The Rev. Hezekiah G. Leigh medal shown here, with Reverend Hezekiah G. Leigh on one side and the main building of Randolph-Macon College in Boydton on the reverse side, was produced in 1867 by the College and distributed by the Richmond Christian Advocate, the Methodist newspaper in Virginia, as a means to raise funds for the repair of Randolph-Macon College after the Civil War. Contributors to the fund would receive a medal of Rev. Leigh, Bishop Joshua Soule, or both, depending on the amount of their gift. During this era, memorabilia with images of respected individuals was popular appearing as prints, statues and busts, plates, medals, and other items.
Advertisements for the medals appeared in several publications. The February, 1868 issue of the Southern Planter and Farmer magazine included this one:
“Beautiful Medallion Likenesses of Bishop Soule and Rev. Hezekiah
G. Leigh, D. D.
We are indebted to the courtesy of the President of Randolph Macon College for the above named Medals. These eminent men of God, whose names adorn the annals of the Methodist Episcopal Church, South, and whose distinguished faithful and efficient labors in the gospel have enshrined their blessed memories as “holy relics” in the hearts of all true Methodists, are most beautifully and artistically expressed in bas-relief likenesses of admirable truthfulness on metalic disks of bright untarnished lustre. These souvenirs are offered to those who contribute to the fund being raised for the repairs of Randolph Macon College, upon the following terms:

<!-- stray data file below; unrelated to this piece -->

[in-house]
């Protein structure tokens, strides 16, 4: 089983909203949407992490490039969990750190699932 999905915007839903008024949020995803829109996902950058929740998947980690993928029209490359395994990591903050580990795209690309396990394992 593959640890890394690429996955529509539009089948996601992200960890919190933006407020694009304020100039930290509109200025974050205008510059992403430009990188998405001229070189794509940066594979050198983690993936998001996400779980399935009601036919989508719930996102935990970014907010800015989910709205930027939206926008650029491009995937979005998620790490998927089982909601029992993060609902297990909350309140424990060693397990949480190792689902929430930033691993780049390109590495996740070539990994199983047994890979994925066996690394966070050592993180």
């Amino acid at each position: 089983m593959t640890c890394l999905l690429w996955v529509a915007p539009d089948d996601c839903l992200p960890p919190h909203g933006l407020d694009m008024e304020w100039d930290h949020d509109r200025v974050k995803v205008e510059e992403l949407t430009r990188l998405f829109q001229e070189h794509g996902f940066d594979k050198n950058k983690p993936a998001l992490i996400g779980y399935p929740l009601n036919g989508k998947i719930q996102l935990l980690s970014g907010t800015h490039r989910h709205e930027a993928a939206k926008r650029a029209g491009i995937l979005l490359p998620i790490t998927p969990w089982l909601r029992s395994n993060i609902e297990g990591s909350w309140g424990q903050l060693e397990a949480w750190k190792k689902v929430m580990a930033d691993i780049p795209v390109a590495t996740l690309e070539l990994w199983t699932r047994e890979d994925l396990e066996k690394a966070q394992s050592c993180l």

A contribution of $2 entitles the donor to the likeness of the Bishop.
A contribution of $1 to that of Dr. Leigh, the founder of the College.
And for three dollars both will be given to the contributor.
Address Rev. S. T. Moorman, care of the Richmond Christian Advocate.”
Unfortunately, funds were still tight in post-war Virginia and very little money was raised this way, so the repairs were never made to the College’s main building in Boydton. The College had closed in 1862 for the duration of the war and although there was no military activity in Mecklenburg County, the College’s main building was occupied for four months by the Union Army at the end of the war and sustained damage, although we have no documentation of the nature and extent of that damage. The College moved to Ashland in 1868 instead, selling the property in Boydton.
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